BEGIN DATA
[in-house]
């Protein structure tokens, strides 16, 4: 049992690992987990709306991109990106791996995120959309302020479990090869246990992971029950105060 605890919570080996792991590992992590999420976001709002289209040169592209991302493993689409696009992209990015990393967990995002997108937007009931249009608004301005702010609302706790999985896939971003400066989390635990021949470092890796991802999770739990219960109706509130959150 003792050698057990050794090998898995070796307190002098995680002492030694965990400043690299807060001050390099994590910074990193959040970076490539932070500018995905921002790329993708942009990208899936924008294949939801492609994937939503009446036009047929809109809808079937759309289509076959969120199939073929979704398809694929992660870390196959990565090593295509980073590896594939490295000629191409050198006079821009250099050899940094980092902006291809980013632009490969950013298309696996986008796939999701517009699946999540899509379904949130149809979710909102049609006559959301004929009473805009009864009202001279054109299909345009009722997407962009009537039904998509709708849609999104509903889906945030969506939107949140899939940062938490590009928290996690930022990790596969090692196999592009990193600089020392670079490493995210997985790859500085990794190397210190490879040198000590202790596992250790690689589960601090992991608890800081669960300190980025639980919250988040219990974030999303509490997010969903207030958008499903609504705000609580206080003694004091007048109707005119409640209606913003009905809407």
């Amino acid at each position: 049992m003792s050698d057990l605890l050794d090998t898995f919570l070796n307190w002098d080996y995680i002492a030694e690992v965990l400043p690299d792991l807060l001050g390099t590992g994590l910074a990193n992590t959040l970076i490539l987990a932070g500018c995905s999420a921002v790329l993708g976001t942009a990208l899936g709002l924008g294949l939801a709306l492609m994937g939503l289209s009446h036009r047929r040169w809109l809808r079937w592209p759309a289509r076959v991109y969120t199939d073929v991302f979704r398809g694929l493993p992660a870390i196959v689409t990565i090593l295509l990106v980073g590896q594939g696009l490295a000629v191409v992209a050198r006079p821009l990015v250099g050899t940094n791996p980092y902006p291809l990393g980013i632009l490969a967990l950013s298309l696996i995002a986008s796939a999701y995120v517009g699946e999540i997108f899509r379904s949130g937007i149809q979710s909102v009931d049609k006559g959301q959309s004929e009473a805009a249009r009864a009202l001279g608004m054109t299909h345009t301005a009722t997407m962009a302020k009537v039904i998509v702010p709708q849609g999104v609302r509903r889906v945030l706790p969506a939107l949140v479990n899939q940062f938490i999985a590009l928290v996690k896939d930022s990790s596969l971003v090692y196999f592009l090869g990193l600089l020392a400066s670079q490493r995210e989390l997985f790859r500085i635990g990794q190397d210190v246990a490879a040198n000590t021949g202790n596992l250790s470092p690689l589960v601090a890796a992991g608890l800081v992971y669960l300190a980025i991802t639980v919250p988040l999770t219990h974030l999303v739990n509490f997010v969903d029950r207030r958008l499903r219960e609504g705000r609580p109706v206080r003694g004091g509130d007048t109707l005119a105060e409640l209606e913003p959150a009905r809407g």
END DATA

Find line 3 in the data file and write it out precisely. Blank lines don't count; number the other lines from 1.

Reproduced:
């Amino acid at each position: 049992m003792s050698d057990l605890l050794d090998t898995f919570l070796n307190w002098d080996y995680i002492a030694e690992v965990l400043p690299d792991l807060l001050g390099t590992g994590l910074a990193n992590t959040l970076i490539l987990a932070g500018c995905s999420a921002v790329l993708g976001t942009a990208l899936g709002l924008g294949l939801a709306l492609m994937g939503l289209s009446h036009r047929r040169w809109l809808r079937w592209p759309a289509r076959v991109y969120t199939d073929v991302f979704r398809g694929l493993p992660a870390i196959v689409t990565i090593l295509l990106v980073g590896q594939g696009l490295a000629v191409v992209a050198r006079p821009l990015v250099g050899t940094n791996p980092y902006p291809l990393g980013i632009l490969a967990l950013s298309l696996i995002a986008s796939a999701y995120v517009g699946e999540i997108f899509r379904s949130g937007i149809q979710s909102v009931d049609k006559g959301q959309s004929e009473a805009a249009r009864a009202l001279g608004m054109t299909h345009t301005a009722t997407m962009a302020k009537v039904i998509v702010p709708q849609g999104v609302r509903r889906v945030l706790p969506a939107l949140v479990n899939q940062f938490i999985a590009l928290v996690k896939d930022s990790s596969l971003v090692y196999f592009l090869g990193l600089l020392a400066s670079q490493r995210e989390l997985f790859r500085i635990g990794q190397d210190v246990a490879a040198n000590t021949g202790n596992l250790s470092p690689l589960v601090a890796a992991g608890l800081v992971y669960l300190a980025i991802t639980v919250p988040l999770t219990h974030l999303v739990n509490f997010v969903d029950r207030r958008l499903r219960e609504g705000r609580p109706v206080r003694g004091g509130d007048t109707l005119a105060e409640l209606e913003p959150a009905r809407g």